Tuesday, April 24, 2007

Gonzales v. Carhart

So the Supreme Court has upheld the Partial-Birth Abortion Ban Act.

On one hand, it does sound like a pretty heinous procedure.

On the other hand, why is Congress more suited to make that decision that individual women and doctors? They didn't take a stand on the nature of life (like that it starts at conception or viability), but instead hinged their case on the nature of the procedure. That sounds like a decision about medical ethics, in which case I'm not sure how or why Congress should be involved.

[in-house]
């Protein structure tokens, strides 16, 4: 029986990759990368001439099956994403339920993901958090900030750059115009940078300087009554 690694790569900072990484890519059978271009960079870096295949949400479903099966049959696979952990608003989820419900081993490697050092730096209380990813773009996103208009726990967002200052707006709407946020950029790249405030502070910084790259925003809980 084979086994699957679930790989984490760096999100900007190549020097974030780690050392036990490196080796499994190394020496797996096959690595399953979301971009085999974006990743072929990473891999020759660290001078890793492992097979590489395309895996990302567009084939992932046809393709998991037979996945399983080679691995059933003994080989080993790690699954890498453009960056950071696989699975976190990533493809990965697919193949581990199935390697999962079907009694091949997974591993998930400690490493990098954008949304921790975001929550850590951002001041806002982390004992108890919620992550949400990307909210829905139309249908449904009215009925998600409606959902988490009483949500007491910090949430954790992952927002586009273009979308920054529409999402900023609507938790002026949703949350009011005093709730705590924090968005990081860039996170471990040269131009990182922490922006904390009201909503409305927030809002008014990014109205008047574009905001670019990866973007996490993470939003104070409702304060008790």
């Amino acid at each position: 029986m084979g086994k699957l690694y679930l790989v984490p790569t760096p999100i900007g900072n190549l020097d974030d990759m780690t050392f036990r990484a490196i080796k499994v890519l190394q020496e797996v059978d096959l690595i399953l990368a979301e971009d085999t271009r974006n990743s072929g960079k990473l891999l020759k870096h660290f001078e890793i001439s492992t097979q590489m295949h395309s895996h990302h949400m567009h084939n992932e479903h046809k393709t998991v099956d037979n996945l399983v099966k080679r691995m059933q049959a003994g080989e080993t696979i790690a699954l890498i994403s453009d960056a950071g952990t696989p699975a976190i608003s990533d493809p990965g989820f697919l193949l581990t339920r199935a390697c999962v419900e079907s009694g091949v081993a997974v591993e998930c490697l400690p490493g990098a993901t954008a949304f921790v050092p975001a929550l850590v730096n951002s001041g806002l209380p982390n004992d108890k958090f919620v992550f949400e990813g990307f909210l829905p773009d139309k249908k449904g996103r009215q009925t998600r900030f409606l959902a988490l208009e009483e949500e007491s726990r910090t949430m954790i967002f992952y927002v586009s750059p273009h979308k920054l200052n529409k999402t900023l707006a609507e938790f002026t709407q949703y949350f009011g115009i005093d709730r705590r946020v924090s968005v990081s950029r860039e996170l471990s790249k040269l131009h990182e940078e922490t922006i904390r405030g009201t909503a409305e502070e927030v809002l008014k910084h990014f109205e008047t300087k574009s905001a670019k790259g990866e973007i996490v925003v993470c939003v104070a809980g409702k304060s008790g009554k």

Apparently the Supreme Court is. They decided that Congress can make a decision when the medical community hasn't reached a consensus (in this case it was the lack of consensus as to whether this procedure was always harmful to the woman). None of the lower courts found that to be true.

Moreover, (via Balkinization, whom I can't link to because I'm on the Mac) according to Justice Kennedy, the possibility that the woman may regret this procedure constituted a ground for outlawing it. Because really, Congress and the Supreme Court know best and need to save poor little women from themselves.


No comments: